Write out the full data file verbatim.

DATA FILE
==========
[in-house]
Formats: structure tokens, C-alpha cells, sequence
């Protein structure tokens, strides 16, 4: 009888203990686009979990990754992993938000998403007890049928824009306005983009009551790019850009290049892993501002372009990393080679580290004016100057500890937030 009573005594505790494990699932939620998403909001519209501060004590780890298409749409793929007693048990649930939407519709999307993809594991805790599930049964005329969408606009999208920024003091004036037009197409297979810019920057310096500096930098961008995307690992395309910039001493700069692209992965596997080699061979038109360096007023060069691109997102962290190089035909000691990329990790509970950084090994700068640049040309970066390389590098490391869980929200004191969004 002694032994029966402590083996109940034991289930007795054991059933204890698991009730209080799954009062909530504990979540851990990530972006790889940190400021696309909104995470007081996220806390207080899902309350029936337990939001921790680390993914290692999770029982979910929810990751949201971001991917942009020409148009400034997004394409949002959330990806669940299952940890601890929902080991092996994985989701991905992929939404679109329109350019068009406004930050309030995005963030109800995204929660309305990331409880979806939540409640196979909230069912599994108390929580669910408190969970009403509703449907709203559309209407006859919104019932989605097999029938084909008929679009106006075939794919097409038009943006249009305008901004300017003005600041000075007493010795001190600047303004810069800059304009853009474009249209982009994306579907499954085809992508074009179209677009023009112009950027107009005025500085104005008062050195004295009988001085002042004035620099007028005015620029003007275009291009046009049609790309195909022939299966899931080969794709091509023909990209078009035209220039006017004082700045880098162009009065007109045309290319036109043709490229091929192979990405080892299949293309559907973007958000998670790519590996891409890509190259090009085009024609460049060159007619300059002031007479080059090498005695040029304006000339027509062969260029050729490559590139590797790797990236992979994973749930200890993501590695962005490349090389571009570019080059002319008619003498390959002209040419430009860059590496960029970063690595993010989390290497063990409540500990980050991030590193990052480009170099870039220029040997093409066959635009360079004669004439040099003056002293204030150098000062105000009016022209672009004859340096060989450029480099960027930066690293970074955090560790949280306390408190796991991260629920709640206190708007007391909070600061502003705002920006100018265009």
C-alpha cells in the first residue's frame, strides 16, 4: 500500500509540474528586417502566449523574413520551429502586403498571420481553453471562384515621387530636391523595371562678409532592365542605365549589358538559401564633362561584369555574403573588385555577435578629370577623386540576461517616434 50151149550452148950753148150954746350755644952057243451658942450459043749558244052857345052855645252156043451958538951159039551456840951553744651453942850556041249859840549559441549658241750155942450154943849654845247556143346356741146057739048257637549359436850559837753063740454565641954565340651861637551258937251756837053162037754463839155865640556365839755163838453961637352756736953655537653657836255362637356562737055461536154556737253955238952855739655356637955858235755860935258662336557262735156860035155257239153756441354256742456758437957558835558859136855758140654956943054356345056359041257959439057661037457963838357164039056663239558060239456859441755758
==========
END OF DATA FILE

[in-house]
Formats: structure tokens, C-alpha cells, sequence
């Protein structure tokens, strides 16, 4: 009888203990686009979990990754992993938000998403007890049928824009306005983009009551790019850009290049892993501002372009990393080679580290004016100057500890937030 009573005594505790494990699932939620998403909001519209501060004590780890298409749409793929007693048990649930939407519709999307993809594991805790599930049964005329969408606009999208920024003091004036037009197409297979810019920057310096500096930098961008995307690992395309910039001493700069692209992965596997080699061979038109360096007023060069691109997102962290190089035909000691990329990790509970950084090994700068640049040309970066390389590098490391869980929200004191969004 002694032994029966402590083996109940034991289930007795054991059933204890698991009730209080799954009062909530504990979540851990990530972006790889940190400021696309909104995470007081996220806390207080899902309350029936337990939001921790680390993914290692999770029982979910929810990751949201971001991917942009020409148009400034997004394409949002959330990806669940299952940890601890929902080991092996994985989701991905992929939404679109329109350019068009406004930050309030995005963030109800995204929660309305990331409880979806939540409640196979909230069912599994108390929580669910408190969970009403509703449907709203559309209407006859919104019932989605097999029938084909008929679009106006075939794919097409038009943006249009305008901004300017003005600041000075007493010795001190600047303004810069800059304009853009474009249209982009994306579907499954085809992508074009179209677009023009112009950027107009005025500085104005008062050195004295009988001085002042004035620099007028005015620029003007275009291009046009049609790309195909022939299966899931080969794709091509023909990209078009035209220039006017004082700045880098162009009065007109045309290319036109043709490229091929192979990405080892299949293309559907973007958000998670790519590996891409890509190259090009085009024609460049060159007619300059002031007479080059090498005695040029304006000339027509062969260029050729490559590139590797790797990236992979994973749930200890993501590695962005490349090389571009570019080059002319008619003498390959002209040419430009860059590496960029970063690595993010989390290497063990409540500990980050991030590193990052480009170099870039220029040997093409066959635009360079004669004439040099003056002293204030150098000062105000009016022209672009004859340096060989450029480099960027930066690293970074955090560790949280306390408190796991991260629920709640206190708007007391909070600061502003705002920006100018265009």
C-alpha cells in the first residue's frame, strides 16, 4: 500500500509540474528586417502566449523574413520551429502586403498571420481553453471562384515621387530636391523595371562678409532592365542605365549589358538559401564633362561584369555574403573588385555577435578629370577623386540576461517616434 50151149550452148950753148150954746350755644952057243451658942450459043749558244052857345052855645252156043451958538951159039551456840951553744651453942850556041249859840549559441549658241750155942450154943849654845247556143346356741146057739048257637549359436850559837753063740454565641954565340651861637551258937251756837053162037754463839155865640556365839755163838453961637352756736953655537653657836255362637356562737055461536154556737253955238952855739655356637955858235755860935258662336557262735156860035155257239153756441354256742456758437957558835558859136855758140654956943054356345056359041257959439057661037457963838357164039056663239558060239456859441755758